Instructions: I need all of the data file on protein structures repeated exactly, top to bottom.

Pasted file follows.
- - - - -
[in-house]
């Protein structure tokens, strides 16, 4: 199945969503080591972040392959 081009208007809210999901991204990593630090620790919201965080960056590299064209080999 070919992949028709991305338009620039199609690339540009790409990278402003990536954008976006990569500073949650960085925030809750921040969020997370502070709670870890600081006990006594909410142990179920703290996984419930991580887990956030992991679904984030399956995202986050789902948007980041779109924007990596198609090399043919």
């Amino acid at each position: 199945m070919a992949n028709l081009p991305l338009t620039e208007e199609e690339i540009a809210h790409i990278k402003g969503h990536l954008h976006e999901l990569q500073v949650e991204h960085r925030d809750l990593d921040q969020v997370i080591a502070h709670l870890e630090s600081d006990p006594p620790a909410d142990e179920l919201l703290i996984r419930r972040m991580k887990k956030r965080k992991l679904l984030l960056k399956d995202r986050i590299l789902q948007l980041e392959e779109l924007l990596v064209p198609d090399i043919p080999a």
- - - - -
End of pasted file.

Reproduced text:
[in-house]
């Protein structure tokens, strides 16, 4: 199945969503080591972040392959 081009208007809210999901991204990593630090620790919201965080960056590299064209080999 070919992949028709991305338009620039199609690339540009790409990278402003990536954008976006990569500073949650960085925030809750921040969020997370502070709670870890600081006990006594909410142990179920703290996984419930991580887990956030992991679904984030399956995202986050789902948007980041779109924007990596198609090399043919």
């Amino acid at each position: 199945m070919a992949n028709l081009p991305l338009t620039e208007e199609e690339i540009a809210h790409i990278k402003g969503h990536l954008h976006e999901l990569q500073v949650e991204h960085r925030d809750l990593d921040q969020v997370i080591a502070h709670l870890e630090s600081d006990p006594p620790a909410d142990e179920l919201l703290i996984r419930r972040m991580k887990k956030r965080k992991l679904l984030l960056k399956d995202r986050i590299l789902q948007l980041e392959e779109l924007l990596v064209p198609d090399i043919p080999a």